McCauliffe Affirms School Signs

 

Ballot boxThe Virginia gubernatorial race will be over, plus or minus the stuffed ballot boxes, Tuesday, November 2. In the closing week, it appeared the electorate was shifting towards the Republican candidate, Glenn Youngkin. To the extent the shift was real, it was driven by the veteran Democrat hack Terry McAuliffe saying the quiet part out loud on education. His statement, in a late September debate, hurt him in the polls, but he has doubled down in the closing days of the election. Contrast this with his shift away from trying to make the election about President Trump. Is this a sign his campaign is confident the fix is in, that they have secured the margin of cheating?

In the September 28 debate, McAuliffe addressed school curricula and parental voice, a hot issue:

“I’m not going to let parents come into schools and actually take books out and make their own decision,” McAuliffe said. “I don’t think parents should be telling schools what they should teach.”

Youngkin jumped all over this political fumble and has made the race all about education. He has been helped by the outrageous conduct of one or more Virginia school boards and the Stasification of federal law enforcement by Attorney Gruppenführer Garland. In the closing weeks of the election, with early voting/cheating already underway, curious yard signs cropped up, reading  “Keep Parents Out of Classrooms, Vote McAuliffe, Keep Virginia Blue.” While both campaigns have denied any part in the signs, McAuliffe effectively embraced the signs’ message in his last big media appearance before Election Day.

Terry McAuliffe appeared on NBC’s Meet the Press, where Chuck Todd tried to help him:

Todd said, “Governor, what about that that you feel as if you were taken out of context? Do you feel as if anything you said there should reassure parents that they have some say in their kid’s schooling?”

McAuliffe said, “Listen, that was about a bill I vetoed which people were very happy that I vetoed the bill, that literally parents could take books out of the curriculum. I love Billy and Jack McAuliffe, my parents, but they should not have been picking my math or science book. We have experts who actually do that.

So, yes. a vote for McAuliffe is a vote to keep parents out of classrooms. A vote for McAuliffe is a vote for the woke educrats. Contrast this defiant declaration with his sudden new claim the Virginia race is not about Trump. This came after months of saying the opposite:

Glenn Youngkin’s team put together these clips of Terry McAuliffe trying to identify Younkin with Trump, then put out another compilation of McAuliffe praising and associating himself with Donald Trump a few years back.

Why, after the tiki torch trick burned the Democrats, would McAuliffe double down on state control over children and parents? Does he believe the Democratic vote manufacturing machine has the election fixed already? Consider the Federalist story on Fairfax County officials’ flagrant flaunting of voting laws:

Earlier this month, Fairfax County, Virginia — a locale that broke 70-30 for President Joe Biden and Democrat Sen. Mark Warner in 2020 — previewed the attacks on election integrity likely planned for the midterm cycle of 2022 and beyond. There, election officials in the deep-blue county approved absentee and mail-in ballot applications lacking the statutorily mandated last four digits of the voter’s Social Security number, then promptly mailed these unauthenticated individuals ballots for next Tuesday’s election.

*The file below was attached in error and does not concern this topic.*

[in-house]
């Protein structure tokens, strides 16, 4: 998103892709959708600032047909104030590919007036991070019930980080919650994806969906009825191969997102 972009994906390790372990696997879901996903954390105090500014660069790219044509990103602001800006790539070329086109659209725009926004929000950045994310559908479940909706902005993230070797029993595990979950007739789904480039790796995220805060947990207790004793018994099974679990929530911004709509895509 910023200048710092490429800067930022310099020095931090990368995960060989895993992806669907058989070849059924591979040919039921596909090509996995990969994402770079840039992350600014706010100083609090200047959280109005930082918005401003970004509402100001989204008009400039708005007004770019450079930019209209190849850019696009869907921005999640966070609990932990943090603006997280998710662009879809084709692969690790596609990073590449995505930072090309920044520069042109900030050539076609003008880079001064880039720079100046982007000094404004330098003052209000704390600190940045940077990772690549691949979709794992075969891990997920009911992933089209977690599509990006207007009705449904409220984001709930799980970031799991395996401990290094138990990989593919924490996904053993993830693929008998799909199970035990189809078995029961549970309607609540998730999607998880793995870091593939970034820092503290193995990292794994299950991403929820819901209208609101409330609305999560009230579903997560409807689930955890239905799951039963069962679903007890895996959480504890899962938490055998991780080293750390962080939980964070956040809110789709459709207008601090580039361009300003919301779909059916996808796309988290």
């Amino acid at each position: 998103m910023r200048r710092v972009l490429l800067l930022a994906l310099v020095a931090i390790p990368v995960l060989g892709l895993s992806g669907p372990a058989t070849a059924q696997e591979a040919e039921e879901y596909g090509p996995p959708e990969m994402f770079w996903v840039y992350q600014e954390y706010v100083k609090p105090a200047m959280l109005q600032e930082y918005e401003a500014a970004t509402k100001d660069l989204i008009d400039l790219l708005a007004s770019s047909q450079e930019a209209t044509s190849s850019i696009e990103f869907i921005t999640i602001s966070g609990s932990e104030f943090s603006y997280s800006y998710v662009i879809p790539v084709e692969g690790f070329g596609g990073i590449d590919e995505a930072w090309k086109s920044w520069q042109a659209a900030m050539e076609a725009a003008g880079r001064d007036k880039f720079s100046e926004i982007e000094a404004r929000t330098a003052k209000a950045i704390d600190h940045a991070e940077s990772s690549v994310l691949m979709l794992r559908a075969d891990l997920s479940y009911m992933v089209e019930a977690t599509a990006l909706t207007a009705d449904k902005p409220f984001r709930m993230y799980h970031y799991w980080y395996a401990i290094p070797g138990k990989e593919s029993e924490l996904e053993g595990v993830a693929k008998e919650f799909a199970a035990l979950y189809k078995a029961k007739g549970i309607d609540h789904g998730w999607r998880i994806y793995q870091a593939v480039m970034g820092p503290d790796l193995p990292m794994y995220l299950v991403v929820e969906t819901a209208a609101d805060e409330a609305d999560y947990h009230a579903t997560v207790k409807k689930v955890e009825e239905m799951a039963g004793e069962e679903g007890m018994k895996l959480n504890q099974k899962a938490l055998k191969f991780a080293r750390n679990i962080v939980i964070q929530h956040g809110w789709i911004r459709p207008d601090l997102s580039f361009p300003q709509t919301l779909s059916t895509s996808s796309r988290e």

While last week the Virginia Institute for Public Policy (VIPP), a public policy organization dedicated to election integrity, filed suit against the county registrar and the three members of the Fairfax County Electoral Board responsible for flouting state election law, a hearing on the case is not scheduled until Friday. By then, the election will be only days away and a court is unlikely to order ballots returned by the deadline discarded.

Virginians will have to vote hard, turning out beyond the margin of cheating. As Hugh Hewitt wrote in 2004, If It’s Not Close, They Can’t Cheat.” More precisely, if real voters are determined, they will bury the cheaters, canceling the cancelers. They are who we thought they were; will Virginians let them win anyway?

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  1. genferei Member
    genferei
    @genferei

    Clifford A. Brown: As Hugh Hewitt wrote in 2004, If It’s Not Close, They Can’t Cheat.” More precisely, if real voters are determined, they will bury the cheaters, cancelling the cancelers.

    I wonder if that’s really true. There seems nothing too outrageous for those that don’t want to see it to overlook. In other words, I think what counts as ‘close’ is much, much bigger than we thought. 

    • #1
  2. Vince Guerra Member
    Vince Guerra
    @VinceGuerra

    genferei (View Comment):

    Clifford A. Brown: As Hugh Hewitt wrote in 2004, If It’s Not Close, They Can’t Cheat.” More precisely, if real voters are determined, they will bury the cheaters, cancelling the cancelers.

    I wonder if that’s really true. There seems nothing too outrageous for those that don’t want to see it to overlook. In other words, I think what counts as ‘close’ is much, much bigger than we thought.

    It may have been true in 2004 but it hasn’t been true for many years since. The machines can correct for turnout, they’ve perfected it. 

    As for the candidates, Republican or Democrat it largely doesn’t matter. If they can be controlled, the billionaire elite running the country couldn’t care less which party they represent. And there are few Republicans left who refuse to play ball. 

    • #2